Most of the proposed solutions require governmental involvement, such as “Proper legislation regarding required use of holding tanks on yachts must be established”, “Upgrade school facilities”, and a request that legislation regarding coral damage increases the fines from $1000 to $5000 per square metre of damage. Other recommendations rely upon business owners’ participation, such as “Require all CGB/BB businesses (grocery stores, restaurants) to begin using biodegradable plastic bags, cups, containers and plastic ware” and ensuring that all vendors are legally licensed. While additional recommendations can be achieved by individuals in the community, such as “Establish bi-annual clean-ups in the bay” and “Introduce a community crime watch programme.”
“One of the key points in Cane Garden Bay,” said BVI Conservation and Fisheries Department’s Shannon Gore, “is that they’ve come together as a unit and figured out, ‘This is what we need.’ They’re the ones who are driving it.” Now that it’s on paper, she said, the community can ascertain how to prioritize and how to move forward.
And they are moving forward. Progress has been made on several fronts. In regards to the environmental solutions to the runoff problems in Cane Garden Bay, Ms. Gore was excited about a group of engineers who recently visited the area to determine how much watershed goes directly into the bay. “These are engineers who are working on projects like The Everglades,” Ms. Gore said, so it makes Cane Garden Bay’s issues look more manageable. The engineers’ report will be presented this month, and Ms. Gore hopes their findings and solutions can be applied to other areas in the BVI. “Cane Garden is the worst, so if things can start changing there, then you can start looking at the other bays.”
Another step forward is the construction and installation of lifeguard chairs at the BVI’s most visited beach. “With 3000 visitors and a bunch of beach umbrellas, you need those chairs,” Ms. Gore said. The chairs have improved the lifeguards’ visibility and ability to do their jobs.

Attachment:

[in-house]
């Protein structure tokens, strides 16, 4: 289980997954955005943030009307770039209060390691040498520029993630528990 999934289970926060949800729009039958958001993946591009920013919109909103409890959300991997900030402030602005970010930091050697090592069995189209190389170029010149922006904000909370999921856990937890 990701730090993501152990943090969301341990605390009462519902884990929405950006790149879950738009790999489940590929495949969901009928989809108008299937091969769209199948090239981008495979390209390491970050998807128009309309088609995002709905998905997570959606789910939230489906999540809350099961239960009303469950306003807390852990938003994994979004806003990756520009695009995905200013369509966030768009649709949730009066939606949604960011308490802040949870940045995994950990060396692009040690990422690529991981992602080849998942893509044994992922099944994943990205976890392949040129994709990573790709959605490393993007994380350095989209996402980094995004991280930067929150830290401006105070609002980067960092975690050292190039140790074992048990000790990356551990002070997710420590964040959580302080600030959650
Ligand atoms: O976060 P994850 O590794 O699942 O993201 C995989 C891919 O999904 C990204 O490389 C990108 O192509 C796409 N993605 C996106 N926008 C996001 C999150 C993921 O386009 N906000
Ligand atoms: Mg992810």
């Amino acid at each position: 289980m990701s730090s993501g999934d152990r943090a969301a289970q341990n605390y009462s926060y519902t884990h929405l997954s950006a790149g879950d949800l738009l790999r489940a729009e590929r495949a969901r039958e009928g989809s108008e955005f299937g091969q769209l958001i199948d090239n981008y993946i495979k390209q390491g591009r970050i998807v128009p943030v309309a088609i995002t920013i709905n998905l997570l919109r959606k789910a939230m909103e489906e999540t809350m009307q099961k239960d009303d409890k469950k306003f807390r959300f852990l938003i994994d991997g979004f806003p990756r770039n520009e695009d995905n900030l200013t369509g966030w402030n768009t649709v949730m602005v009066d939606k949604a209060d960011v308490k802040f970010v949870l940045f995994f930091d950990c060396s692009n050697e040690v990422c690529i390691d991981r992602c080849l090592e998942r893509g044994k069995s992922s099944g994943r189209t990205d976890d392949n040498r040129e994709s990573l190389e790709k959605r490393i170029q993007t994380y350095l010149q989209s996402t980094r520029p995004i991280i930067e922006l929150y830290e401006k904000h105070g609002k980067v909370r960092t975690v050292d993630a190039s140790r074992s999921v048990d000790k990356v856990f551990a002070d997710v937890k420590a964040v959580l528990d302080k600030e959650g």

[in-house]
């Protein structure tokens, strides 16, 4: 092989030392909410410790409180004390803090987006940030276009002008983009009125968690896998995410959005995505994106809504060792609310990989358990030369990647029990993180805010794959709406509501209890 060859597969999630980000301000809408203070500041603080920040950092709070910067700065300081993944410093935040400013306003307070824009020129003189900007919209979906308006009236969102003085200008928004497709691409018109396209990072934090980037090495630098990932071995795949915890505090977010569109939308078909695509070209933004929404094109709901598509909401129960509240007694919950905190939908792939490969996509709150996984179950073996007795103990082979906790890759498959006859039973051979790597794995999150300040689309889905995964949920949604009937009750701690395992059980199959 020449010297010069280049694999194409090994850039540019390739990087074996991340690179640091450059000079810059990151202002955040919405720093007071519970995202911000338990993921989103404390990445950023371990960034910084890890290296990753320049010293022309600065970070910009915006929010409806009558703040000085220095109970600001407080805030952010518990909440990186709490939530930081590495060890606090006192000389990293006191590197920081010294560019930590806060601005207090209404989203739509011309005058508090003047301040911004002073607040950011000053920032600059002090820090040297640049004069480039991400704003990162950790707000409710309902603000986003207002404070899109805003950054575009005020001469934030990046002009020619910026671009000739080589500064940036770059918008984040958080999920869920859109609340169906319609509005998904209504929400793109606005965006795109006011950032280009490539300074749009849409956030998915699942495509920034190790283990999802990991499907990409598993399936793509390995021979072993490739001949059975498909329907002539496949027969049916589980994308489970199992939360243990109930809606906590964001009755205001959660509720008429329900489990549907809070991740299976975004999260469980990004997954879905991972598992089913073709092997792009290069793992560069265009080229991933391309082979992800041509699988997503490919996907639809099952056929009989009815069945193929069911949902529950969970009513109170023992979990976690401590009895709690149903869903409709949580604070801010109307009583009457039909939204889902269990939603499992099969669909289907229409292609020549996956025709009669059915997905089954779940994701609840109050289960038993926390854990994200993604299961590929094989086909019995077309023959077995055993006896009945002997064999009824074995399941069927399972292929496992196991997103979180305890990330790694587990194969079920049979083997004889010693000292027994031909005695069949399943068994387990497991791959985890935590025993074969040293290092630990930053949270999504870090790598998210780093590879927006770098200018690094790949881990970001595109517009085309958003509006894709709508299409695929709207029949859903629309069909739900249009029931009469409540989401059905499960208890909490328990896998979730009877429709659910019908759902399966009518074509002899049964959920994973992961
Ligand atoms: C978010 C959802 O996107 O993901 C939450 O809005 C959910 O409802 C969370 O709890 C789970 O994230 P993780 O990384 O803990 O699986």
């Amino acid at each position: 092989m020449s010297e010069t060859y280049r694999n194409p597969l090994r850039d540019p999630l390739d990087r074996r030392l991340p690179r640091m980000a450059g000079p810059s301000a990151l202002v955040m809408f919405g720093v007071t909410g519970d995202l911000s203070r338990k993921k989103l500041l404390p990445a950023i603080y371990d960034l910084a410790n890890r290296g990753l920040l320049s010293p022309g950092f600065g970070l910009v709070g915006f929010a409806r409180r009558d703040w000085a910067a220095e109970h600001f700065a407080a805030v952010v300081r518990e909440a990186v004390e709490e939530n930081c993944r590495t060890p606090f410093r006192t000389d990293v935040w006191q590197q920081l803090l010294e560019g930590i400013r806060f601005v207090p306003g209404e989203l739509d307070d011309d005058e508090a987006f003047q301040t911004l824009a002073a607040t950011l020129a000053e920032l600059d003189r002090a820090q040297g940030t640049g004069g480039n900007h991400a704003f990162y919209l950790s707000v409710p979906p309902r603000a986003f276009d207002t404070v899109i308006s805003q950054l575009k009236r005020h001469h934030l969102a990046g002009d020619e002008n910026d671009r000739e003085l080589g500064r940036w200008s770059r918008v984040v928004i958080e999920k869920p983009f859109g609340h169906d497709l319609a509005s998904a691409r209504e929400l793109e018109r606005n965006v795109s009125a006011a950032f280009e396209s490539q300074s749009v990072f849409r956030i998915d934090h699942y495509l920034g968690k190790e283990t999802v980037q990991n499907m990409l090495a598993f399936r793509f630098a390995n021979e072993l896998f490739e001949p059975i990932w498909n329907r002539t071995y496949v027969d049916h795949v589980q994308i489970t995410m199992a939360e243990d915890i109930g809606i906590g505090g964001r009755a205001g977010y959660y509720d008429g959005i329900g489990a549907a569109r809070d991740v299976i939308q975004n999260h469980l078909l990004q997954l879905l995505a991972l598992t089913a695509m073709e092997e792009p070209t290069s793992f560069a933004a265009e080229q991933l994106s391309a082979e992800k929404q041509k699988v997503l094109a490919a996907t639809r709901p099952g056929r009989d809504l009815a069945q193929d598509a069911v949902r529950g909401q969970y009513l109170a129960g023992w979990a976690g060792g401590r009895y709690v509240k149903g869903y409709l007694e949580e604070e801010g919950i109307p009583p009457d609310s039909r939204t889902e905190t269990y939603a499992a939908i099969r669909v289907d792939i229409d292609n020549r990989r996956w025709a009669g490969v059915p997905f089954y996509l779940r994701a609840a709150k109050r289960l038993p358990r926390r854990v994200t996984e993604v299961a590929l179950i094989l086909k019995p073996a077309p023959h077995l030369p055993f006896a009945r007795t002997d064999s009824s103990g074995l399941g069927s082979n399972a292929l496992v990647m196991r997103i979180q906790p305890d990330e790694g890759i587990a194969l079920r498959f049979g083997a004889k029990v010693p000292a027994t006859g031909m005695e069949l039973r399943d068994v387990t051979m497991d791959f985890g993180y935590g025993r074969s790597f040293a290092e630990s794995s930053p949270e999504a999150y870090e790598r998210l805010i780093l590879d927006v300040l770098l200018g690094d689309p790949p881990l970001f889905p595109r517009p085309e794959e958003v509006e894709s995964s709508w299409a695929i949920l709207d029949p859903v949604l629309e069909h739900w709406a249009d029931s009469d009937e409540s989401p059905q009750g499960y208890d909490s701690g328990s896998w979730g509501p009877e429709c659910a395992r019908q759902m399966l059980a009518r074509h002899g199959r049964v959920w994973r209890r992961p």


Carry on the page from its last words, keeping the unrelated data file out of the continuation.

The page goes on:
On the business side of things, Ms. Gore said that all the vendors in Cane Garden Bay got a letter saying that they need to have a license in order to have a beach bar on the beach. This will protect the vendors who have paid for licenses as well as possibly encourage non-licensed vendors to seek one and commit to being a part of the community in the bay.
Possibly the most visible triumph in the area is the planning, building and implementation of a glass-blowing furnace staffed with a professional blower and four local apprentices who use bottles sourced from local businesses’ trash to create glassware as well as composite for roads. This is a unique example of direct glass recycling on the island—a project originally imagined by Green VI, a non-governmental organization that hopes to increase green practices in the Virgin Islands, starting by eliminating glass from the waste stream.
The commitment and cooperation of the community of Cane Garden Bay homeowners, business owners, residents, and visitors ensure that this seaside village will continue to be one of the most popular and pleasant places to be in the BVI. As Andrew Warren, known as “northernsailor” on the popular web forum traveltalkonline.com said, “It really has a nice, small town, laid back vibe to it, and it's fun to walk around and see what's going on, see what's cooking at some of the local spots or just relax on the beach.” And the community wants to keep it that way.